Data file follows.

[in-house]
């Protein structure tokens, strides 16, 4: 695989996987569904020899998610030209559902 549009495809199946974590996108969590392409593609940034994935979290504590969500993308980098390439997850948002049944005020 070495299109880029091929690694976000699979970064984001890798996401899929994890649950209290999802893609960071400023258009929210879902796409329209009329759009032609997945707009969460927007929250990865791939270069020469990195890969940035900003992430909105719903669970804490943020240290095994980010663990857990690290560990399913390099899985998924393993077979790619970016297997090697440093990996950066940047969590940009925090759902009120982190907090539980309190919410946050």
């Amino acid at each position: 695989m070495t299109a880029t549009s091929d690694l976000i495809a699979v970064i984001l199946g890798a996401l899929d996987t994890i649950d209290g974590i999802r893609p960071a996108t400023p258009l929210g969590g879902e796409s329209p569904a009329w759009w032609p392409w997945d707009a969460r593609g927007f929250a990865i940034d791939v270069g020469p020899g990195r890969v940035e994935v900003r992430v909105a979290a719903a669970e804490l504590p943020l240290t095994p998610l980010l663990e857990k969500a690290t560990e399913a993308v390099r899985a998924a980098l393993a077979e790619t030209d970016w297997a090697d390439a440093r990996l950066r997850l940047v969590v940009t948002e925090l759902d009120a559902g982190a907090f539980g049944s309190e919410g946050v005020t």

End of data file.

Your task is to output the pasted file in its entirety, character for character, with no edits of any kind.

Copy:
[in-house]
């Protein structure tokens, strides 16, 4: 695989996987569904020899998610030209559902 549009495809199946974590996108969590392409593609940034994935979290504590969500993308980098390439997850948002049944005020 070495299109880029091929690694976000699979970064984001890798996401899929994890649950209290999802893609960071400023258009929210879902796409329209009329759009032609997945707009969460927007929250990865791939270069020469990195890969940035900003992430909105719903669970804490943020240290095994980010663990857990690290560990399913390099899985998924393993077979790619970016297997090697440093990996950066940047969590940009925090759902009120982190907090539980309190919410946050």
């Amino acid at each position: 695989m070495t299109a880029t549009s091929d690694l976000i495809a699979v970064i984001l199946g890798a996401l899929d996987t994890i649950d209290g974590i999802r893609p960071a996108t400023p258009l929210g969590g879902e796409s329209p569904a009329w759009w032609p392409w997945d707009a969460r593609g927007f929250a990865i940034d791939v270069g020469p020899g990195r890969v940035e994935v900003r992430v909105a979290a719903a669970e804490l504590p943020l240290t095994p998610l980010l663990e857990k969500a690290t560990e399913a993308v390099r899985a998924a980098l393993a077979e790619t030209d970016w297997a090697d390439a440093r990996l950066r997850l940047v969590v940009t948002e925090l759902d009120a559902g982190a907090f539980g049944s309190e919410g946050v005020t």